One client asked whether they needed a dedicated community platform.
The answer depends on whether they have gone as far as possible without one.
If you don’t have a large audience already engaging with each other through blog comments, webinars, and social media channels, why do you think launching a central platform will help?
There is plenty you can do to build community without a single platform.
You can create a curated list of Twitter/LinkedIn accounts for members to follow and learn from each other. You can even promote a hashtag members can follow to participate in topical discussions. Members can share their accounts and join the list.
You can host webinars, invite members to submit questions and participate in live discussions with each other during the webinars. Better yet, ask members to nominate guest speakers or even put themselves forward for webinars.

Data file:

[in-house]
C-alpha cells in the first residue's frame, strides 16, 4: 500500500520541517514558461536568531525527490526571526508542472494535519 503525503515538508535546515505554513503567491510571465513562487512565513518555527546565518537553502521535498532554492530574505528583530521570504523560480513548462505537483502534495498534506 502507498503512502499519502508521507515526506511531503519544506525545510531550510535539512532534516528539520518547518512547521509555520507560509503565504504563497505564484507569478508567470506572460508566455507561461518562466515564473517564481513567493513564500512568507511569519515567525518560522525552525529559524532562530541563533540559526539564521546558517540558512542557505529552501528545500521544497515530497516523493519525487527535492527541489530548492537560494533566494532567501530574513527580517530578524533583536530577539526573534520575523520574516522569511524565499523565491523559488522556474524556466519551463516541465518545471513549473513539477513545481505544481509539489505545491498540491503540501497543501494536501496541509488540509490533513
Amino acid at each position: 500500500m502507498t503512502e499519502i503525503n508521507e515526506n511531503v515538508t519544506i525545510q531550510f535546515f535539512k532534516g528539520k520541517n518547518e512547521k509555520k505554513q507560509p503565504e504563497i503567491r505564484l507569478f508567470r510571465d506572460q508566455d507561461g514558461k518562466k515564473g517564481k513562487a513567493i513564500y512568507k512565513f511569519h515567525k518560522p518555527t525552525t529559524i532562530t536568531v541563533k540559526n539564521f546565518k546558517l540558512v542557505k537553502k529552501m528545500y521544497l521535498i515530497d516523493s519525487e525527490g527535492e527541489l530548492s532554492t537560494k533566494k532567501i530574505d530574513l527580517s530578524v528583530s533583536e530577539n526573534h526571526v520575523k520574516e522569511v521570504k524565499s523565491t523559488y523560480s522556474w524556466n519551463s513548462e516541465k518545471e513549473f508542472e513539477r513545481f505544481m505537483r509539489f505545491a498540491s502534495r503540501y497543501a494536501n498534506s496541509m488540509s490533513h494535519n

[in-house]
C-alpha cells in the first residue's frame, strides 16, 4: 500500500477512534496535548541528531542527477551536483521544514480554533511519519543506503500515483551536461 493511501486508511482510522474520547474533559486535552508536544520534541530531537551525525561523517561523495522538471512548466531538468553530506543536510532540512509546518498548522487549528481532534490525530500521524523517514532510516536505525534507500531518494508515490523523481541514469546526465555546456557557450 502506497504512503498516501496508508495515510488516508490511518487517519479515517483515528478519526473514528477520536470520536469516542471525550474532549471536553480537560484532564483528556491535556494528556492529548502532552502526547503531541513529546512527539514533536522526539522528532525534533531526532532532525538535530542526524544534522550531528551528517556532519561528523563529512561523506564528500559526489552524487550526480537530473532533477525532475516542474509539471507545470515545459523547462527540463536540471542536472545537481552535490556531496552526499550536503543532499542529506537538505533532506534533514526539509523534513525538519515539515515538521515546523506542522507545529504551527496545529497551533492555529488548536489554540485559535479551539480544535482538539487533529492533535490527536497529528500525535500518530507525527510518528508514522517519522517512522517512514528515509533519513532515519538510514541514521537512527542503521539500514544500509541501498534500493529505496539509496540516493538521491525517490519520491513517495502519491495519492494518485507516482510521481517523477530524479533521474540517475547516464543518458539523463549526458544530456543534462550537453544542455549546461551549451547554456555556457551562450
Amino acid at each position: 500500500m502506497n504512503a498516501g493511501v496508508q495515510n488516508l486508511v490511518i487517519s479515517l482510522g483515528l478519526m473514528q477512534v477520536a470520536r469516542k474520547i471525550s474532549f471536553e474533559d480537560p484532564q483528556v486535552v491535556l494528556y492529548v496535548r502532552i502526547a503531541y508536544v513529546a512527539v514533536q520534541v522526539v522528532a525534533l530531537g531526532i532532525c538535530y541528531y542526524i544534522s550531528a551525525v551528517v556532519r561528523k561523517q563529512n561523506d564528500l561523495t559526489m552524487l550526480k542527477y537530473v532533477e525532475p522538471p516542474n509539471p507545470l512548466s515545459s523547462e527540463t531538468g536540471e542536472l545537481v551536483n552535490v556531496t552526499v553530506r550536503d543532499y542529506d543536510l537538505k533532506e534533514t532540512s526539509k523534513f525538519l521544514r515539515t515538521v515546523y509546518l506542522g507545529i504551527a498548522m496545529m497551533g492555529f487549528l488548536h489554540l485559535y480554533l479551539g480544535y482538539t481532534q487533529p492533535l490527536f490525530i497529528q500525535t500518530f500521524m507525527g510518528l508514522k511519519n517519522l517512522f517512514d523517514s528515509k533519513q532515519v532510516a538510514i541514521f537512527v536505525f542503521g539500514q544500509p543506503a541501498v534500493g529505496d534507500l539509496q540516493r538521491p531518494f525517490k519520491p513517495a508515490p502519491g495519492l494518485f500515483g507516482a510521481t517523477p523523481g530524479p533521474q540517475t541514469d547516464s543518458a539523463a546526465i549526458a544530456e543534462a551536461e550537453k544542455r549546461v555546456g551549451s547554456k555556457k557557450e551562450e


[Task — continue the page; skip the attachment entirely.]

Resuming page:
You can start a blog, build a following, and encourage members to submit content for it. You can invite members to share comments on the blog and identify topics they want to be covered.
The best time to launch a platform is after you’ve created a large demand for it. A platform should improve what you’re already doing because trying to create new behaviors from scratch is risky.